Research Paper Volume 12, Issue 5 pp 4379—4393
Genetic variants in RET, ARHGEF3 and CTNNAL1, and relevant interaction networks, contribute to the risk of Hirschsprung disease
- 1 Department of Pediatric Surgery, Xinhua Hospital, School of Medicine, Shanghai Jiao Tong University, Shanghai, China
- 2 Department of Medical Genetics, Capital Institute of Pediatrics, Beijing, China
- 3 Shanghai Key Laboratory of Pediatric Gastroenterology and Nutrition, Shanghai, China
- 4 Shanghai Institute for Pediatric Research, Shanghai, China
- 5 Department of General Surgery, Capital Institute of Pediatrics Affiliated Children's Hospital, Beijing, China
received: October 19, 2019 ; accepted: February 25, 2020 ; published: March 6, 2020 ;https://doi.org/10.18632/aging.102891
How to Cite
Copyright © 2020 Wang et al. This is an open-access article distributed under the terms of the Creative Commons Attribution License (CC BY 3.0), which permits unrestricted use, distribution, and reproduction in any medium, provided the original author and source are credited.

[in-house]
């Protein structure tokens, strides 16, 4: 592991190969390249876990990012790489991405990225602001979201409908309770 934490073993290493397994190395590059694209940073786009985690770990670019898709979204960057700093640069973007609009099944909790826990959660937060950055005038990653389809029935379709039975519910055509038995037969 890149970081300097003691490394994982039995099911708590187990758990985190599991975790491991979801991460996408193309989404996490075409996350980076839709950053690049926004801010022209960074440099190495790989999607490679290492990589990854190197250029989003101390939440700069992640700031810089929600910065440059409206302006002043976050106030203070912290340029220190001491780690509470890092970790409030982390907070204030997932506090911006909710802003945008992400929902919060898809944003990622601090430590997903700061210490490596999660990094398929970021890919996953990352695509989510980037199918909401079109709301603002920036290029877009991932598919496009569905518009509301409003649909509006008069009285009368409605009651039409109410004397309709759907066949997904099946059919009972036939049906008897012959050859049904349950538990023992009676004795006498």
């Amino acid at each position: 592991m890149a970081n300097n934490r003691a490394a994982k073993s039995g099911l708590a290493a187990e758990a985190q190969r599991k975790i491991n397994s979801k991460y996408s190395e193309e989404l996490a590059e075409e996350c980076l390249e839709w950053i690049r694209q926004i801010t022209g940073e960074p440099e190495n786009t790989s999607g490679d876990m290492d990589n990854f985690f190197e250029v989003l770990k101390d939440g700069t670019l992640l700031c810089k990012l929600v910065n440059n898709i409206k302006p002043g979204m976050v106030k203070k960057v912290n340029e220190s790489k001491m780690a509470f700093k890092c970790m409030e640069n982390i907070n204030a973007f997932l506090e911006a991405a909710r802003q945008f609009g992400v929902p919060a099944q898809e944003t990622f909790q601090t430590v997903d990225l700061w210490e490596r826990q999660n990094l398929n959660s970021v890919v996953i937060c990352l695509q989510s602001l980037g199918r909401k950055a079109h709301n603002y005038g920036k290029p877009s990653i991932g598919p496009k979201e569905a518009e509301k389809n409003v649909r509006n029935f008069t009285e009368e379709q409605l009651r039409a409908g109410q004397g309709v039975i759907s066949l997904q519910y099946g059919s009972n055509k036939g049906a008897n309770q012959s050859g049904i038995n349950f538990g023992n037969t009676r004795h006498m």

Hirschsprung disease (HSCR), the most common enteric neuropathy, stands as a model for complex genetic disorders. It has recently been demonstrated that both ARHGEF3 and CTNNAL1 map to the RET-dependent HSCR susceptibility loci. We therefore sought to explore whether genetic variants within RET, ARHGEF3 and CTNNAL1, and their genetic interaction networks are associated with HSCR. Taking advantage of a strategy that combined the MassArray system and gene-gene interaction analysis with case-control study, we interrogated 38 polymorphisms within RET, ARHGEF3 and CTNNAL1 in 1015 subjects (502 HSCR cases and 513 controls) of Han Chinese origin. There were statistically significant associations between 20 genetic variants in these three genes and HSCR. Haplotype analysis also revealed some significant global P values, i.e. RET_ rs2435357-rs752978-rs74400468-rs2435353-rs2075913-rs17028-rs2435355 (P = 3.79×10-58). Using the MDR and GeneMANIA platforms, we found strong genetic interactions among RET, ARHGEF3, and CTNNAL1 and our previously studied GAL, GAP43, NRSN1, PTCH1, GABRG2 and RELN genes. These results offer the first indication that genetic markers of RET, ARHGEF3 and CTNNAL1 and relevant genetic interaction networks confer the altered risk to HSCR in the Han Chinese population.